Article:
If ever you're tempted to take up elected office I suggest that the moment the urge strikes, you find a small dark room and consider at length the fate of Richard Nixon, Nicolae Ceaucescu and Enver Hoxha, who all started out as normal human beings.
Should this fail to discourage you, it's the Christmas cards which will drive you to drink.
For the past week or so I have been engaged in a life-or-death struggle over the design of cards to be despatched by members of the London Assembly. The members have been offered a choice of five photographic images of London with the words "Seasons Greetings" on the cards.
None carries religious imagery; many would go to people who are not Christians, and it seemed a little insensitive to insist that they should display a cross or a baby Jesus among their greeting cards.
Naturally some people were not pleased. One political team - no prizes for guessing which - condemned the lack of traditional spirit and commissioned its own cards. Fine, except that these too failed to contain any Christian symbol - though it did put the Norwegian fir, a widely used pagan emblem, centre stage.
This little episode illustrates two big issues for a 21st century nation. First, at what point do the claims of diversity endanger the idea of a shared culture? For my money, we need to go a step forward on this, but not in the direction you might expect. As you sit down to your festive fare, reflect that here are two varieties of multi-culturalism. The metaphor for one is salad - a brightly-coloured mix of identifiable, separate ingredients, in the same bowl.
The other is soup - a combination of tastes, most of the separate flavours invisible to all but the most discerning palate.
Ultimately, I am a salad man myself; I like the essential egalitarianism of it, allowing the smaller ingredients to have a visible presence. In tomato soup, or borscht, however dlicious it is, everything else is swamped by tomato or beet. I fear that in Britain we are choosing soup.
In Christmas card-speak, we are embarrassed into a sort of soup-like seasonal secularism; we haven't yet brought ourselves to accept that all religions can be celebrated by those not of the particular faith, but we don't want to be seen to privilege our state religion.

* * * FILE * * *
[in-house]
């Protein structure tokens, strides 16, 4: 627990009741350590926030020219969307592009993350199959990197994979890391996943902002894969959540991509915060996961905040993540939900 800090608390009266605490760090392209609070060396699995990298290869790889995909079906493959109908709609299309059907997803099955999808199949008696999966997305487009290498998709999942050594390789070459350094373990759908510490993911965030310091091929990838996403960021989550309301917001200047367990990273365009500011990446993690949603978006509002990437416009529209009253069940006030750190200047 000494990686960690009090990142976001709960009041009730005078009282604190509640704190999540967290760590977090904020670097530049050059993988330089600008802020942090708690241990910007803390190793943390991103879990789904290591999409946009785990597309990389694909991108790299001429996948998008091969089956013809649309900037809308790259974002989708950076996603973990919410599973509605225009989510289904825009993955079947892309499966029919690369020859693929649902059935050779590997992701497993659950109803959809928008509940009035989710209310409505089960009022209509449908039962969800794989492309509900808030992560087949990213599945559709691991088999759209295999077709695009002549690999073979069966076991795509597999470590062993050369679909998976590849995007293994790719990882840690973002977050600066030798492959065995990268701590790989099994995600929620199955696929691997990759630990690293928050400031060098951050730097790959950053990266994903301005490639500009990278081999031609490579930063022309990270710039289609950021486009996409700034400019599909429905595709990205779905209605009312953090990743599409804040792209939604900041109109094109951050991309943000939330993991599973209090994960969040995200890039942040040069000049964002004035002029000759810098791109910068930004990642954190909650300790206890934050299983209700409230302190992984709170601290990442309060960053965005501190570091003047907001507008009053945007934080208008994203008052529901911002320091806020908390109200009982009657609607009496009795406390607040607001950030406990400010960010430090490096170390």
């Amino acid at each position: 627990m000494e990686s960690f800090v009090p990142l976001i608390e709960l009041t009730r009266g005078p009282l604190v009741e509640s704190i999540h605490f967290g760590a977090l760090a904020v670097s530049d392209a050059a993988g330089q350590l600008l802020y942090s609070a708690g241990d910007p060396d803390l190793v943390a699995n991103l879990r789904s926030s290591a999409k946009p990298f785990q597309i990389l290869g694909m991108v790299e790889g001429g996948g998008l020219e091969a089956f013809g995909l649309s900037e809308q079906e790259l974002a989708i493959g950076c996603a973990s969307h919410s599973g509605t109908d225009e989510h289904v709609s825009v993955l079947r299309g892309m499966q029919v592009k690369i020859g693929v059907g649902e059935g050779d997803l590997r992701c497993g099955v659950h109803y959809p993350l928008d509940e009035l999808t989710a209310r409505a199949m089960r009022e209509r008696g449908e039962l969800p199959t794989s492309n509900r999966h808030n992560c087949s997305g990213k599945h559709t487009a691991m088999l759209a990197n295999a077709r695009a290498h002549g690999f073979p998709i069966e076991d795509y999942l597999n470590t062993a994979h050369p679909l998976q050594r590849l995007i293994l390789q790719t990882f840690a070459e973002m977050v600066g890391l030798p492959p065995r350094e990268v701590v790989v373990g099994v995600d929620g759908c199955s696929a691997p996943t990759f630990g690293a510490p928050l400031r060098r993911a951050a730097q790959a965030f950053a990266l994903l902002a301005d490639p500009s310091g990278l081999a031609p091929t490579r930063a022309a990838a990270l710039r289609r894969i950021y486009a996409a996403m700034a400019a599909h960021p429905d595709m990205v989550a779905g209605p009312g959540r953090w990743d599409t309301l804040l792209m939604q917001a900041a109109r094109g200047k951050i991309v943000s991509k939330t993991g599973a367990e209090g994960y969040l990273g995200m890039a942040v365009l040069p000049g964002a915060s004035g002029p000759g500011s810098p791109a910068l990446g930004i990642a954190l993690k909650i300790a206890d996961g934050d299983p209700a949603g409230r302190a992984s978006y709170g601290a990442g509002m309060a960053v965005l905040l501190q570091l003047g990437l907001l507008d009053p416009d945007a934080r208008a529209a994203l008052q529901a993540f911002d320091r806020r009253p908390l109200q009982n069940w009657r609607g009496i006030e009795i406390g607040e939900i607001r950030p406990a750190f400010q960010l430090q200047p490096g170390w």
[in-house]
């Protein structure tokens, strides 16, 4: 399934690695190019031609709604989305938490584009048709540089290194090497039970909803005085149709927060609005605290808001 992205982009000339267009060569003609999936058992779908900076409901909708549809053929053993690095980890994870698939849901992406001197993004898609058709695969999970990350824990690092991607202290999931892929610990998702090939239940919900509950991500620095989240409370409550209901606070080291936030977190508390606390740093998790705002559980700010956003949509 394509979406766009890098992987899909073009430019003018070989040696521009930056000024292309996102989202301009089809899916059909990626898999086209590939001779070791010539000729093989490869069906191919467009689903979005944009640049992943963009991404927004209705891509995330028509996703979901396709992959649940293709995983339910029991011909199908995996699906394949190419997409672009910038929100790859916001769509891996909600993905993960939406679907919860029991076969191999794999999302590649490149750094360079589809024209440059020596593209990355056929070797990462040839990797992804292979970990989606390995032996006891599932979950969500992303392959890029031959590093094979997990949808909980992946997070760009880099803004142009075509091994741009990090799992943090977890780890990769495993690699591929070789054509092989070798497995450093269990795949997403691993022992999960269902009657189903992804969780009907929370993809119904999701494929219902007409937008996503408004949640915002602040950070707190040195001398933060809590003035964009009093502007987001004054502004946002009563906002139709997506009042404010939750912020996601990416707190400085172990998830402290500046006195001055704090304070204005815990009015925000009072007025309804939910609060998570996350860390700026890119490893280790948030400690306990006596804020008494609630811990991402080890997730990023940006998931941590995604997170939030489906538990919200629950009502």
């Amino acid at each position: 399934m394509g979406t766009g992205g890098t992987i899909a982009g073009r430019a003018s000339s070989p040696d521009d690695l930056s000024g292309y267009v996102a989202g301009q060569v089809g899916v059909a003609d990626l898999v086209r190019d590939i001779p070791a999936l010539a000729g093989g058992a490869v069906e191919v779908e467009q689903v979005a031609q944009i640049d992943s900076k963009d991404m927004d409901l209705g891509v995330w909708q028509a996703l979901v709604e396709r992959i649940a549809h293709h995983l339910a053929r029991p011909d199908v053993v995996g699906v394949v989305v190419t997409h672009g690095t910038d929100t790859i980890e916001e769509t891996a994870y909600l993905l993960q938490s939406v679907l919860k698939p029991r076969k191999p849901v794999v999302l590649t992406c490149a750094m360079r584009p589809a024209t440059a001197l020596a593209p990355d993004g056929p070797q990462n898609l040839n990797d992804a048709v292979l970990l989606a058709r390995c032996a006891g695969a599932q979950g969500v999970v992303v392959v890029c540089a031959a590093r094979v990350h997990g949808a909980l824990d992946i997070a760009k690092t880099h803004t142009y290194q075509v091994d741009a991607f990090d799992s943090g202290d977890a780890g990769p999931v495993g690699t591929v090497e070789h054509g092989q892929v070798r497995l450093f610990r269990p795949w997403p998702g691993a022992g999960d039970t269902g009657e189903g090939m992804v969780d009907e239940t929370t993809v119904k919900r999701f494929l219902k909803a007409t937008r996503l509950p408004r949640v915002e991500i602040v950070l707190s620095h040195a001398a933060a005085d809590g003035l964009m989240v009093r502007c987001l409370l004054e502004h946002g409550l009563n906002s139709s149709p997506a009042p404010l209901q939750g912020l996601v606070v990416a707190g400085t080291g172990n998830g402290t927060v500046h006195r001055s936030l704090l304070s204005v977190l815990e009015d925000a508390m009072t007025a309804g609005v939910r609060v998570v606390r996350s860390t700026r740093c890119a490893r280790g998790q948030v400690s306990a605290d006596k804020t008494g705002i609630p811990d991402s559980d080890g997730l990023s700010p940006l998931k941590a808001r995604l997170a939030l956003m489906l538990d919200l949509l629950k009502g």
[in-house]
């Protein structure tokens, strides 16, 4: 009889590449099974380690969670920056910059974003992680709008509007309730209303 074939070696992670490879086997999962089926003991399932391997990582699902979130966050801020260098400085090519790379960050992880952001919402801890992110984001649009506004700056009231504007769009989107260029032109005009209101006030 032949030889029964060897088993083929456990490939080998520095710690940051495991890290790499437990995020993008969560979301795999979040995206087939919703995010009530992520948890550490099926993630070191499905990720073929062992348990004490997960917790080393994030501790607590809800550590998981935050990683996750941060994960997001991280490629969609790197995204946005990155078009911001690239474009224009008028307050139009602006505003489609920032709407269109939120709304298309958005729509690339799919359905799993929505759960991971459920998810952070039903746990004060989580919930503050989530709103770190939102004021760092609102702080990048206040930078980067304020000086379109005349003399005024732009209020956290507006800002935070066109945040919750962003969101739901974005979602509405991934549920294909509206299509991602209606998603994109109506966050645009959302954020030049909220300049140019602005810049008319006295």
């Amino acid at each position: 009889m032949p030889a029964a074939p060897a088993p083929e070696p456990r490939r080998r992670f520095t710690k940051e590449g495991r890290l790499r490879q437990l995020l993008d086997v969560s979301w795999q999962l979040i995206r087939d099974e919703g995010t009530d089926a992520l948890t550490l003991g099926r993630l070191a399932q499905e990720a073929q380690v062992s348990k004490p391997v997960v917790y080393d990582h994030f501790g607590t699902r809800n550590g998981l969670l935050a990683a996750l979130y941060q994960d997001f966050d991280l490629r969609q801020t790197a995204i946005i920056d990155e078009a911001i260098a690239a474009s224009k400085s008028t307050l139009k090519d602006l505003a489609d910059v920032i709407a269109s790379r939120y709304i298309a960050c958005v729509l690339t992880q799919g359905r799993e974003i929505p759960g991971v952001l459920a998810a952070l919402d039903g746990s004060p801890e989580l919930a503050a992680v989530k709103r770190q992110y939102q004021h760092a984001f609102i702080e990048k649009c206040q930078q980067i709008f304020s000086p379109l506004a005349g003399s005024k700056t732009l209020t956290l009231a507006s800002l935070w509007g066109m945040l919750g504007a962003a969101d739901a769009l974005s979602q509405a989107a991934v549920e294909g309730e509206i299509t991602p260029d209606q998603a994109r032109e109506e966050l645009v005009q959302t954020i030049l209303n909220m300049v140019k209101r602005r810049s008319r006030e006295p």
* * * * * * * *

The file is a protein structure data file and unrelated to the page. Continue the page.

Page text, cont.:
I agree with those who say that we should emphasise the Christian-ness of Christmas - but only if we are also ready to recognise and celebrate the Muslimness of Eid or the Hinduness of Diwali equally. And don't get me started on disestablishment of the Church of England.
The other issue is how to reach a decision in a public body. Anyone who has ever shared a car or a home with strangers, or perhaps even a staffroom, knows the principal sources of conflict: air vents or open windows; Corn Flakes or Shredded Wheat; pierced tongues or not. In the family you can settle in the traditional way - parents try to decide, fail to agree and the kids do as they wanted to in the first place.
Unfortunately, when the taxpayer is stumping up, strong government demands an answer. There are two ways to solve this: dictatorship or democracy.
On big matters, the answer is usually pretty clear: it's whatever will alienate the fewest voters. We tend to call this democracy, and elected representatives tend to have confidence in it.
However, it doesn't work so well when nobody cares. The voters could not give a toss whether the Prime Minister's curtains are green or hibiscus pink, so long as they don't have to pay extra for them. And it's here that politicians clash most viciously.
I should have seen the Christmas card row coming. This was one where the firm smack of dictatorship should have come into play. I'll know next time. Merry Christmas.
Trevor Phillips is chairman of the Greater London Authority